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Redskins Post-Draft Roster Breakdown: Defensive Ends


With the NFL Draft completed, is breaking down the team's roster as it prepares for the 2020 campaign.

After going through the quarterbacks, the defensive ends are next. Although the Redskins have a wealth of pass rushers on their defensive front, they used the No. 2 overall draft pick to select Ohio defensive end Chase Young and strengthen the unit even further. They also selected N.C. State defensive end James Smith-Williams in the seventh round.

Young and Smith-Williams will join Ryan Kerrigan and Montez Sweat as the team's edge rushers. Kerrigan holds the second-highest career sack total in franchise history, while the Redskins traded up to acquire Sweat in the first round of the 2019 draft.


  • Treyvon Hester
  • Chris Odom
  • Myles Humphrey


  • Chase Young
  • James Smith-Williams


The Redskins didn't need an edge rusher heading into the 2020 NFL Draft. They already had Sweat and Kerrigan as two of four first-round picks invested in the defensive line, so they had the freedom to address other positions or even trade out of the No. 2 pick.

But despite speculations that either a trade would materialize or they would use the pick on a quarterback, the Redskins chose to take Young, who many claimed to be the best overall prospect in this year's draft class. The decision earned straight A's by draft experts.

"You always kind of felt that Chase would be the guy," Rivera said at the end of Round 1. "We had to go through the due diligence of it...we went through the process. It really was honestly something that was just a formality really going into it."

Rivera and defensive coordinator Jack Del Rio plan on using Young as a dynamic player, but they want to ease him into his progression. They want to play him the majority of defensive snaps, but he will also rotate in with the rest of the defensive line.

Still, the 6-foot-5, 264-pound Young was the most dominant pass rusher in college football last year. The main plan is to get him on the field in some way.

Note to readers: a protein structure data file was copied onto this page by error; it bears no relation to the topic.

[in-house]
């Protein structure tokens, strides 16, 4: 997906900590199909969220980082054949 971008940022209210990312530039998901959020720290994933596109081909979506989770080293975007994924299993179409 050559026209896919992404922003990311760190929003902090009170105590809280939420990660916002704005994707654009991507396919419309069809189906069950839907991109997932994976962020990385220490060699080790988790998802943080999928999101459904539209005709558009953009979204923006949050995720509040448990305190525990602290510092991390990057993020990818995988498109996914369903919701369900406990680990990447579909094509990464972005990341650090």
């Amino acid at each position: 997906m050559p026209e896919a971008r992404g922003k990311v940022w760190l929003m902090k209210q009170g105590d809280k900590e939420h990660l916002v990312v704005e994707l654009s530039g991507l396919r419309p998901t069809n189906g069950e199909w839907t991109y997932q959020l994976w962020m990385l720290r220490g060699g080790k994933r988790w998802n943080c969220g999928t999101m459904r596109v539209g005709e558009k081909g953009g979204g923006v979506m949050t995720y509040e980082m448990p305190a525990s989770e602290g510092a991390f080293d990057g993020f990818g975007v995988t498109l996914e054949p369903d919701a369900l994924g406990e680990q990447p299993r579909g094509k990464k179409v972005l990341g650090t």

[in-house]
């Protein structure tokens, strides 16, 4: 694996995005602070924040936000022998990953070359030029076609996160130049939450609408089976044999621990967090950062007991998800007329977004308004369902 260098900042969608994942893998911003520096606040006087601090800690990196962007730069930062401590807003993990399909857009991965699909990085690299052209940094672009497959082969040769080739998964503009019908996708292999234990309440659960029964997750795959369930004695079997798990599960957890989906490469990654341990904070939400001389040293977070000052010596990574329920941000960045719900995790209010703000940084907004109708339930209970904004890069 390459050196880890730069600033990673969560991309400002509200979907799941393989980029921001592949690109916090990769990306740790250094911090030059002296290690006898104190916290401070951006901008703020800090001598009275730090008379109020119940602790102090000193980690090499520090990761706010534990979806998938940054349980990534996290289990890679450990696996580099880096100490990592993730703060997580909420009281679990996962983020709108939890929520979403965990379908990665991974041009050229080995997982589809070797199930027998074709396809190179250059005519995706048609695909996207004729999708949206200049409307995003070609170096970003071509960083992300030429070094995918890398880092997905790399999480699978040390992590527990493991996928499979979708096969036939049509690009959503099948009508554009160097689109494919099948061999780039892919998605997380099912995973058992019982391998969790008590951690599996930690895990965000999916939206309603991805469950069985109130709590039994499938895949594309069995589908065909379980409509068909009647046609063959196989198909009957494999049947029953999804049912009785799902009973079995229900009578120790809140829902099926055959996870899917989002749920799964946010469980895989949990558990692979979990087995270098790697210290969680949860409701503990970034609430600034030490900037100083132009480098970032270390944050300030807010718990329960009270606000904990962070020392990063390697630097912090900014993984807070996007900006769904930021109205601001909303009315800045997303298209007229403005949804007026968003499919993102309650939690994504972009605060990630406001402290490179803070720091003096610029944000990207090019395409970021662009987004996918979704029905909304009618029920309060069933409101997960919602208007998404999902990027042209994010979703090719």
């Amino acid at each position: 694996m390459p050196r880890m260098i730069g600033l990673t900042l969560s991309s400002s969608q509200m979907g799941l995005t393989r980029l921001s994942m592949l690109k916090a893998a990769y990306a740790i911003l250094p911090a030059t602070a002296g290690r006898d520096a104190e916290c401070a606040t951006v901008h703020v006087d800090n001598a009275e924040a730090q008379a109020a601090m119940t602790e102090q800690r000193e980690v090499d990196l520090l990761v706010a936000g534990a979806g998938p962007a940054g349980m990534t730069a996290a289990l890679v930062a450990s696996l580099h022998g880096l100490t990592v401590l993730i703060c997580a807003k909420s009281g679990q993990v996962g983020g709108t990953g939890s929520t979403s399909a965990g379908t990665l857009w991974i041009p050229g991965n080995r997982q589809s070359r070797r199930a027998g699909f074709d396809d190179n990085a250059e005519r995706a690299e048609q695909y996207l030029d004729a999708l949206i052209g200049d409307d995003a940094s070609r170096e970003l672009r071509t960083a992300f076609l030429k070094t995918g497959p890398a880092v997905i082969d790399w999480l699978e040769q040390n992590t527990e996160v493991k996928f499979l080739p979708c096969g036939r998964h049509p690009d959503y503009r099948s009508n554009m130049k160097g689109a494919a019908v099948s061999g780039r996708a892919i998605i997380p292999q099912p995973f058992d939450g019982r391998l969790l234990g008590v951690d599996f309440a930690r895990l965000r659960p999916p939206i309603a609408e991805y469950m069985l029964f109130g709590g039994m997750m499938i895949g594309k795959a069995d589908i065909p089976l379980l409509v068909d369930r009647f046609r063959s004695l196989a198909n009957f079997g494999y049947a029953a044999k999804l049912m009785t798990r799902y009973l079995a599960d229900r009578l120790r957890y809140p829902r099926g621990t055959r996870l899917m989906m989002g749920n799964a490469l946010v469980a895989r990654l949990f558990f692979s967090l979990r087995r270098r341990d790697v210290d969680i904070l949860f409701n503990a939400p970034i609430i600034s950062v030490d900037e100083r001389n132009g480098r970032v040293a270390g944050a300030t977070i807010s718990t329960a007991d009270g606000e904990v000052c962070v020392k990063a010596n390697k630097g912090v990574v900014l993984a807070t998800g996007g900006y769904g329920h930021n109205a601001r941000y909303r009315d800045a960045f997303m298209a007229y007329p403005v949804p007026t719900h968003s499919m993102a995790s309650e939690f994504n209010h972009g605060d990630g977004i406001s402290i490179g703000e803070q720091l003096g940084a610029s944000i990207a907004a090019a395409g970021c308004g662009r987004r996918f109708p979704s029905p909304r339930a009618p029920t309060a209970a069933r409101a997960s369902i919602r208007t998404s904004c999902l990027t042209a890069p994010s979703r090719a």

"The best toolbox I've ever seen coming out of the draft," Del Rio said during the Redskins Virtual Draft Party. "I haven't seen a guy come out with that many tools. I've seen talented players come out, but not with a complete toolbox like he has."

Smith-Williams has had limited action as a starter, but he showed flashes of being a solid edge rusher at N.C. State and will likely be a developmental player. The Redskins also re-signed Nate Orchard to round out the position.


Young, Sweat and Kerrigan are the main players in this position group, and all three have the talent to be starters. So, the Redskins will need to figure out a rotation to get the most production out of them.

Because the novel coronavirus has eliminated rookie minicamps, it is likely that Sweat and Kerrigan will get the majority of defensive snaps to start the season. The entire team is learning a new system, but Sweat and Kerrigan have worked together before and will have more of a foundation than Young.

Rivera said the Redskins would like to use him around 40-45 plays per game, but that could increase as he gets more acclimated to the scheme and playing against NFL offensive lines.

Orchard may also have some impact for the position. His best game in 2019 came against the Panthers when Rivera was their head coach, so he showed enough to earn another shot with the new regime. Smith-Williams will need more time to contribute, but he could be a useful rotational player with the right coaching and opportunities.

This is one of, if not the strongest position group on the team. The expectations for this group to positively alter games in 2020 will be high.